So our point with this is we don’t need a concept like agroecology — as it’s being defined in this summit — we don’t need a one-size-fits-all approach, the world is very broad and very diverse and has unique challenges. Depending on where you go. We need to keep all of the tools in the toolbox and be able to determine what we need in certain situations.
Roembke: Thank you. And in your opinion, what are the fundamental flaws with taking a true cost of food approach when it comes to feed and of course, animal production?
Cullman: Well, Jackie, you must have read that I’m an economist by training. And so this true cost of food is quite concerning. Because the materials, the discussions, the Secretary General’s remarks, continue to repeat phrases like “true cost of food,” that does not have an internationally agreed upon definition, nobody really knows what that is. It’s not consistent with any sort of previous consensus of the global community. It’s not based on evidence. And it’s an attempt, in my opinion, to demonize certain foods, to push business and governmental leaders to pledge specific policies that would curb their consumption, e.g. taxes, labels, classification by processing, that kind of thing.
If you imagine every sector has externalities that someone could assign to it as a cost, for example, the energy industry or let’s say video games, for those people that have kids, one could argue that video games keep kids more sedentary, and that’s bad for their health, then there could be health complications from it so increased health care costs should be built into the cost of a video game. It’s that kind of externalities that could be brought into any sort of product. And that’s what’s trying to happen here. So that certain types of food and certain types of production systems can be characterized as not having that true cost of food built in. Therefore, we can tax it, make it more expensive, and get it out of diets.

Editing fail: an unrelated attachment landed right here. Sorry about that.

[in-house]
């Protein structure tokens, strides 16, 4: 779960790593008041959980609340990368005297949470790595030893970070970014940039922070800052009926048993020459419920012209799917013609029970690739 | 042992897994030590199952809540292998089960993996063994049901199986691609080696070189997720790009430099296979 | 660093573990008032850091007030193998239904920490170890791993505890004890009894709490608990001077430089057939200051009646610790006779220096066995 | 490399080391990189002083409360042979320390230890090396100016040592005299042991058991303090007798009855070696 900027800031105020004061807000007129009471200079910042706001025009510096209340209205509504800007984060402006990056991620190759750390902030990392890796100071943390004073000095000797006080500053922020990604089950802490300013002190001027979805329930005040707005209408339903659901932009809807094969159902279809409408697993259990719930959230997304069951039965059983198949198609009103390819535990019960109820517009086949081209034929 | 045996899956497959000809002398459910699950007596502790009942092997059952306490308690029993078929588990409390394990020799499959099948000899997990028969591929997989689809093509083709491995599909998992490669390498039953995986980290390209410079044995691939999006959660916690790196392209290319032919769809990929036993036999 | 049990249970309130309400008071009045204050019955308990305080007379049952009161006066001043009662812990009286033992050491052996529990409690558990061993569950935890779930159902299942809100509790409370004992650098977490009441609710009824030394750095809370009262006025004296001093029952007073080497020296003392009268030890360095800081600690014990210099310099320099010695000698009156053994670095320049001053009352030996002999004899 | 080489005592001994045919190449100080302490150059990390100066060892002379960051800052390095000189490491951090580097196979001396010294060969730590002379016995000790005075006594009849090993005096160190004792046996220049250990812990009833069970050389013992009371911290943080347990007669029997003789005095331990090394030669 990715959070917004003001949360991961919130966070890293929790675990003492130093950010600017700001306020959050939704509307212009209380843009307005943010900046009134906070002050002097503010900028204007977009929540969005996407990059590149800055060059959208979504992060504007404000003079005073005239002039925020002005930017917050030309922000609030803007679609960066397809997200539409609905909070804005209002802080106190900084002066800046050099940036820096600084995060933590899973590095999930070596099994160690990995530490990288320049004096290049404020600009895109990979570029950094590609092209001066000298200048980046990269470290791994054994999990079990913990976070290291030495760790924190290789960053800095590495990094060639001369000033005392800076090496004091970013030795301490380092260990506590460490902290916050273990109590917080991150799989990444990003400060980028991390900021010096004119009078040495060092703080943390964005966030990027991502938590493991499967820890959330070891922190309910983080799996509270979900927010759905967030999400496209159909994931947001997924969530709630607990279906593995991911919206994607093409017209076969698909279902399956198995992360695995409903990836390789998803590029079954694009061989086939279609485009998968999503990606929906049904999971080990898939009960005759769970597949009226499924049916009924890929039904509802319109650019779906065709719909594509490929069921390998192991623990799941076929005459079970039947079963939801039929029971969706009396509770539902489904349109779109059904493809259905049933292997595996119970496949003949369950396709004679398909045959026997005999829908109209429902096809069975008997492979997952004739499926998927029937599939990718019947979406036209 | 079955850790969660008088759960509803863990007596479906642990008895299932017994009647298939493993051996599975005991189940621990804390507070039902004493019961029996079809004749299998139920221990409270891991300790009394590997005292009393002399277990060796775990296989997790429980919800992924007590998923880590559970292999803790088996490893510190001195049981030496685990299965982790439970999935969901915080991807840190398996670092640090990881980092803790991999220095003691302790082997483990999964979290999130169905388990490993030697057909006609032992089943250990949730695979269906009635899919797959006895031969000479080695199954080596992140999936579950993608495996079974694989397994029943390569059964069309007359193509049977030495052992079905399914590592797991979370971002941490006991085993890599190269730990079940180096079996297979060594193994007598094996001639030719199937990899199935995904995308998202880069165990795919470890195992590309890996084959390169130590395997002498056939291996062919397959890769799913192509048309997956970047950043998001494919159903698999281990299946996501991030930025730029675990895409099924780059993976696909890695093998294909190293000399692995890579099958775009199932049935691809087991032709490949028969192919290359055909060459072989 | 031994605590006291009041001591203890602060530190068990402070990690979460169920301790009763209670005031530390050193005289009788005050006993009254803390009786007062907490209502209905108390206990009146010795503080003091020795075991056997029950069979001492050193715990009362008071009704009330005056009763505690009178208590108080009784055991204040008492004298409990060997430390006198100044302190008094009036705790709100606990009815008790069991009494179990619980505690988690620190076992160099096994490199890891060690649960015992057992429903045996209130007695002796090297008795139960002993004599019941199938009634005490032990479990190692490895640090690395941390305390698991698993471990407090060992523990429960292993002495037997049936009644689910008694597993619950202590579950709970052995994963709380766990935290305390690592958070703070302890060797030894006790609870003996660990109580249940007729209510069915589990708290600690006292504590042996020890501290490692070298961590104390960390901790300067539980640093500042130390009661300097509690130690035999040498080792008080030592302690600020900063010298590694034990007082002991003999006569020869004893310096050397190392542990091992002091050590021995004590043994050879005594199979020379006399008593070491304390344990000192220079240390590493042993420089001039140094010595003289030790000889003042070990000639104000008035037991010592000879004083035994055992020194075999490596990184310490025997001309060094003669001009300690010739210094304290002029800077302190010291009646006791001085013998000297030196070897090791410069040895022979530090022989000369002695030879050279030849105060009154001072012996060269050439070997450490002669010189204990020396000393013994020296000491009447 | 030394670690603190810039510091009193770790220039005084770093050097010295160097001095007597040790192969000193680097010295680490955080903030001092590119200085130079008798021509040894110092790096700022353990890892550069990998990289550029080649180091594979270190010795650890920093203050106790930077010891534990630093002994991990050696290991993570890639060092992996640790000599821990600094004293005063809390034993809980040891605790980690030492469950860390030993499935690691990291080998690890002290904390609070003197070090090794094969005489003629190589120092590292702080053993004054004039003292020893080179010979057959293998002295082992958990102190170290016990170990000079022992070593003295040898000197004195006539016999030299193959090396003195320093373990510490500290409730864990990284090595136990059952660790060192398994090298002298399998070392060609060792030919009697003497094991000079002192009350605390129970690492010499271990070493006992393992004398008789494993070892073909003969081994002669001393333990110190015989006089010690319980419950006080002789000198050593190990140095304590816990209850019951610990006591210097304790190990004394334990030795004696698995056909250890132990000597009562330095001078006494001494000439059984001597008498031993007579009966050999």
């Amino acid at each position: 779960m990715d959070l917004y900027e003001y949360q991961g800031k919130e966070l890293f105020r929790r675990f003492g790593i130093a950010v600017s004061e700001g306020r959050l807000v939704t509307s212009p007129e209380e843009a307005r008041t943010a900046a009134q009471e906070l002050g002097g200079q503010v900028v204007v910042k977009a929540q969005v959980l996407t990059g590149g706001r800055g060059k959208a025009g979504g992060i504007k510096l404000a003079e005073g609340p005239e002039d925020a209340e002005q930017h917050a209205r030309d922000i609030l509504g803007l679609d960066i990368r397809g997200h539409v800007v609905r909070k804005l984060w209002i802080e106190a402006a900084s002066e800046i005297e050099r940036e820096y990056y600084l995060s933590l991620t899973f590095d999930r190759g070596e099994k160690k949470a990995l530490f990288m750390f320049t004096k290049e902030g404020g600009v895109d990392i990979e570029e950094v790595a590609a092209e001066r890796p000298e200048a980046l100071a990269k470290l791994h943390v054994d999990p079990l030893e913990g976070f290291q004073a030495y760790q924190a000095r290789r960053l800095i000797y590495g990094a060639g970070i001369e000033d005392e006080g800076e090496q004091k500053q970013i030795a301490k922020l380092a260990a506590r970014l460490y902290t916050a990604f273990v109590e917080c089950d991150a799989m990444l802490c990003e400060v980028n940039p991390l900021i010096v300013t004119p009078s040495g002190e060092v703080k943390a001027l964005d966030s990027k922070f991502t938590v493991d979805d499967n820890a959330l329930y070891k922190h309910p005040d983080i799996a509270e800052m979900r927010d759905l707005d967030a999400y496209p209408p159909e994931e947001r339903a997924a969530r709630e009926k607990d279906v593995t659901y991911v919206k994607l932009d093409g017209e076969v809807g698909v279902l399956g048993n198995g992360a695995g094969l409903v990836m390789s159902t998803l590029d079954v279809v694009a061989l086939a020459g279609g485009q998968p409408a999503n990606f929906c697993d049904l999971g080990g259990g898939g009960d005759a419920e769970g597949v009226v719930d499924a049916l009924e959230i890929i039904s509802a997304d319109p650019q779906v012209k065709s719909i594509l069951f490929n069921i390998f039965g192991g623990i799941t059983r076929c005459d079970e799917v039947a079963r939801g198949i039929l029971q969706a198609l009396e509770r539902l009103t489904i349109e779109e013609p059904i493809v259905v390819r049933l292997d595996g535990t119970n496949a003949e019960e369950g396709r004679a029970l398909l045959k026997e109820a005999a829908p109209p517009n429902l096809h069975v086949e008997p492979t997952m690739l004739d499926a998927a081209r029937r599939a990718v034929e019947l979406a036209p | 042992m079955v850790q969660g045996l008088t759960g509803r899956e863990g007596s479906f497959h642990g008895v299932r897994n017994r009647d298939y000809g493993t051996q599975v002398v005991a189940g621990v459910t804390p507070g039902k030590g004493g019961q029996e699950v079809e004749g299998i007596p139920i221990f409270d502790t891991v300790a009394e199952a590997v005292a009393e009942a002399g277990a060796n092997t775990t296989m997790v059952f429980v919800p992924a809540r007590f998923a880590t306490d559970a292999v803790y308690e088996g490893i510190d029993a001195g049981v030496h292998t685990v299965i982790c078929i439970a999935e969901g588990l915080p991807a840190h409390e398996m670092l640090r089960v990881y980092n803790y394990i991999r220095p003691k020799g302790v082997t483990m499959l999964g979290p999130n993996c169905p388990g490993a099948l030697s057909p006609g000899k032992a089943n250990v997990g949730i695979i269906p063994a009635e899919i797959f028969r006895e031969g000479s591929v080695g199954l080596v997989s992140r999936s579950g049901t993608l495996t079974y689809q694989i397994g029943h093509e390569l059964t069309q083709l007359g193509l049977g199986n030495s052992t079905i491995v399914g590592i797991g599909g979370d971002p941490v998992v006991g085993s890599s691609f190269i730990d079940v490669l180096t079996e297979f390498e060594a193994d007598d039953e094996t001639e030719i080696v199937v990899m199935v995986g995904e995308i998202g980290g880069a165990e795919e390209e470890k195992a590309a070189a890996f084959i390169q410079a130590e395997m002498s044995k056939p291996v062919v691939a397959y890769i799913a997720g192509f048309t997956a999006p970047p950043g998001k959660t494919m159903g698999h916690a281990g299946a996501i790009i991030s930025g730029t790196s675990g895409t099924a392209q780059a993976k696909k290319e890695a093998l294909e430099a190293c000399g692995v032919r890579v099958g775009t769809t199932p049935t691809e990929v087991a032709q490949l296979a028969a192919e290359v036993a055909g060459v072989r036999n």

Not the direction we want to go when we have people that are hungry, and need that high-quality nutrition that they get from animal products.
Roembke: What do you think is the best way forward for the global feed industry when trying to align with the U.N. Sustainable Development Goals (SDGs)?
Cullman: I think we have a lot of opportunities. At the pre-summit, we saw where the statements that the food system’s broken, it needs to be transformed, it can and those concepts in those words continue to go unchallenged, with really little to no acknowledgement of significant achievements that we’ve already realized.
And, Jackie, it’s really a difference of philosophy. Our detractors believe the system is broken and needs to be overhauled. We know and believe the system is working, and it’s getting better. So it’s important that we’re there with that voice to talk about how we can build on the successes that we’re having to provide high-quality nutrition to folks around the world.